Thin watches have certainly ranked among the hottest trends over the past few years, and at Baselworld, Graham will enter this realm with the new Geo. Graham Tourbillon, an automatic model that shaves millimeters by employing a micro-rotor.
Like the stunning Tourbillon Orrery, this new piece bears the “Geo. Graham” designation, indicating that it is inspired by the horological classics created by the brand’s namesake. The domed, enamel-lacquered dial certainly offers an 18th century vibe. The blued, leaf-shaped hour and minute hands reach out toward inner and outer Roman and Arabic indices, which are in turn separated by a traditional railway minute track that holds some small delights. At 6 o’clock, the track deviates from its circular route to circumnavigate a portion of the tourbillion dial aperture. Within the track, each five-minute point is marked with an arrow, and small stars mark 3, 6, 9 and 12.
The 18K pink gold case measures 40mm x 9.85mm, and in our view, that qualifies as thin. As my colleague Jack Forster once wrote discussing another thin tourbillion:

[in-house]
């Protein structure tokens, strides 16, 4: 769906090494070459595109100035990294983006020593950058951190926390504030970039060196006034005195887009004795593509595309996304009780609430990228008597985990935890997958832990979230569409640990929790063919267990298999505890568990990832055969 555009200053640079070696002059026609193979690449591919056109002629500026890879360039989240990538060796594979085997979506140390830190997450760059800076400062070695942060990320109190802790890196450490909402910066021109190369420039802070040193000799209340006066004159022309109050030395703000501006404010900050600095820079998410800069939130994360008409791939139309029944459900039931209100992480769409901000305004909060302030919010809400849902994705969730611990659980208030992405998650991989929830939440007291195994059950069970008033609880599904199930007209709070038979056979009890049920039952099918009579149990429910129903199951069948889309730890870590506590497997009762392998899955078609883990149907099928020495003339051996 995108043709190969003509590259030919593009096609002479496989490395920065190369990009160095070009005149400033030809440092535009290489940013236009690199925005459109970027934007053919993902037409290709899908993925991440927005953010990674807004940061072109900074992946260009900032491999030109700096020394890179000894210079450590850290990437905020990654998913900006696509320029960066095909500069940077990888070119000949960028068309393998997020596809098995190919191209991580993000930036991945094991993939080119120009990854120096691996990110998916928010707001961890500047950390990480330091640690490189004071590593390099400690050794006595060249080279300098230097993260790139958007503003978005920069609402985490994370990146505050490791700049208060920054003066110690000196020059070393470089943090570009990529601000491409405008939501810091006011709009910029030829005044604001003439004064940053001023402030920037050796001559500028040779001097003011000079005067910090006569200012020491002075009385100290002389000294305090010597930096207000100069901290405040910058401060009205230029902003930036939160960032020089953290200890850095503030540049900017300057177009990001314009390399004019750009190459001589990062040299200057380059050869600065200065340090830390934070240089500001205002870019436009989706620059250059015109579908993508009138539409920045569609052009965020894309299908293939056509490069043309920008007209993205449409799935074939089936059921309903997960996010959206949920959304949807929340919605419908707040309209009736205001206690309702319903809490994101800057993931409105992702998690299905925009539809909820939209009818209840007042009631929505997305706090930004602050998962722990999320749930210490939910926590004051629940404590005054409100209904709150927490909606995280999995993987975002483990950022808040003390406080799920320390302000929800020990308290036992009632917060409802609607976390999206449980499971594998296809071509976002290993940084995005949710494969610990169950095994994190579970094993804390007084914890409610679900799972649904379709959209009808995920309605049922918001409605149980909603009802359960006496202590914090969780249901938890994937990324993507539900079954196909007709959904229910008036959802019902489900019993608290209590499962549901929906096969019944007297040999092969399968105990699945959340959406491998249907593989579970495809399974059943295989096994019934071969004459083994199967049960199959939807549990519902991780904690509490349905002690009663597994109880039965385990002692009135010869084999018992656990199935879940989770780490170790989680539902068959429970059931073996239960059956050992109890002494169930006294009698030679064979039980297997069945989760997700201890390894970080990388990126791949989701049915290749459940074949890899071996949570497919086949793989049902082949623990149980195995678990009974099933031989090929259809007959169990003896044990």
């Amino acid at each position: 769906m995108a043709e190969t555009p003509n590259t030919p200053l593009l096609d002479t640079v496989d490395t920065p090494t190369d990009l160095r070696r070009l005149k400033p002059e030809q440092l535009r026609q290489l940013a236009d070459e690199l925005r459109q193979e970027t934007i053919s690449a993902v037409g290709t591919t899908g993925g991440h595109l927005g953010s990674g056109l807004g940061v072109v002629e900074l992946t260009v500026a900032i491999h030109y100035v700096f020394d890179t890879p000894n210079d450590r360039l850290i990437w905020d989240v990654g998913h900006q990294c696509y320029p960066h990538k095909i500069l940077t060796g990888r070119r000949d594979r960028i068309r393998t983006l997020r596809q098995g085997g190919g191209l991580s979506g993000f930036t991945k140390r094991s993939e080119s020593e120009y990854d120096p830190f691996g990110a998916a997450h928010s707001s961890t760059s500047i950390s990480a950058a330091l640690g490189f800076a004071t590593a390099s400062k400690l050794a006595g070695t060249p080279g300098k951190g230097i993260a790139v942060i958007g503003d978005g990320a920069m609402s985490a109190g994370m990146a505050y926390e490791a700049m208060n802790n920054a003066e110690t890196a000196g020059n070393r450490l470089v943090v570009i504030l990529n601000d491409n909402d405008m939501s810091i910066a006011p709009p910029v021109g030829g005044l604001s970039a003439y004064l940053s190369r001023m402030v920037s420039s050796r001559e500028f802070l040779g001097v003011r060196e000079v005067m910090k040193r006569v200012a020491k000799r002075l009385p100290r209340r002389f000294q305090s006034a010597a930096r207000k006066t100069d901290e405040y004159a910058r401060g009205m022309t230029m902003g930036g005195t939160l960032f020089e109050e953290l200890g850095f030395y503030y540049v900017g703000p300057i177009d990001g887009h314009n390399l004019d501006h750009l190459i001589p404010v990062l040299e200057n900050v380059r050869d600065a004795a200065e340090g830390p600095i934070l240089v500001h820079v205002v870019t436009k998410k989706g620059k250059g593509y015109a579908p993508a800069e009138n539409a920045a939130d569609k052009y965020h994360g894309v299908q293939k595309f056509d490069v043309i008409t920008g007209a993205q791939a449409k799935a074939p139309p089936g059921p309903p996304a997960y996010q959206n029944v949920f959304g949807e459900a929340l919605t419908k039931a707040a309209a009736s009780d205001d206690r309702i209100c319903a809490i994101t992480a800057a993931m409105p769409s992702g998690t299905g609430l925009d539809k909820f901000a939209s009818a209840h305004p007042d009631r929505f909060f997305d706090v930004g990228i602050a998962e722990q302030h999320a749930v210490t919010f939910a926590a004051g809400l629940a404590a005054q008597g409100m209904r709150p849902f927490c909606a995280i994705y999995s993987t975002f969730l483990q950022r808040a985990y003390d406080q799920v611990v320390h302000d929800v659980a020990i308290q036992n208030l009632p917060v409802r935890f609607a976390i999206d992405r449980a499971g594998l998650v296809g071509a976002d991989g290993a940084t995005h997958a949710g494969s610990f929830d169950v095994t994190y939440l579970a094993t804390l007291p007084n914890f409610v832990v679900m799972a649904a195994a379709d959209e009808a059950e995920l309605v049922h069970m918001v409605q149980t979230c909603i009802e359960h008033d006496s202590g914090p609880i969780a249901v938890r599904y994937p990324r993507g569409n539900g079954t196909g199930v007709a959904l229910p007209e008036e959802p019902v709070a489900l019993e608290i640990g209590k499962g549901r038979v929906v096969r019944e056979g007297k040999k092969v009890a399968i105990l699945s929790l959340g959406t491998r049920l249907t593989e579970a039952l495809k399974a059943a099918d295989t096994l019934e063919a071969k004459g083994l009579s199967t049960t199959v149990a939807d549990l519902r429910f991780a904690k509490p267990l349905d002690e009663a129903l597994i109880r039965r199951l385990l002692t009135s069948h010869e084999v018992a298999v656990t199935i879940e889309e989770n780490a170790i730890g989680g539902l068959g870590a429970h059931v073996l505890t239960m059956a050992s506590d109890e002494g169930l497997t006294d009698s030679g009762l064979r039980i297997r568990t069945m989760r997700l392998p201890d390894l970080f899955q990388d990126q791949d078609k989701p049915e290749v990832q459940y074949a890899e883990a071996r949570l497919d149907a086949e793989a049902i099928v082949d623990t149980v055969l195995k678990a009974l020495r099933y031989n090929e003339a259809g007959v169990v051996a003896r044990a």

“The term ‘extra flat’ and ‘ultra thin’ are not specifically defined; the industry standard reference –the Berner dictionary of horology –merely says, with a straight face, that an extra thin watch is, “. . . one which is very thin.”
That line always makes me smile.
The construction of Graham’s 60-second tourbillion remains traditional, as it should given the historical inspiration. Personally, when I gaze into a tourbillon, I like to see a bit of depth, and Graham provides that here, while also giving us a watch that will not stand up too high on the wrist.
The tourbillion cage is composed of 67 components and it rests between twin bridges. The balance wheel is regulated via screws in the rim. The 29-jewel movement will run for 72 hours at 21,600 vph on a single wind, and that wind will be provided by a solid-gold micro-rotor with engraved arabesque decoration inspired by the decor on original George Graham watches.
Graham tells us that the movement appears as though it is suspended in air, held between two sapphire glass boxes on the front and back. Unfortunately, only a single image of the watch has been provided, so we’re not able to comment on that claim. Stay tuned for an update from Basel.
The Geo. Graham Tourbillon will be produced in a limited edition of 100 pieces, priced at US$80,420.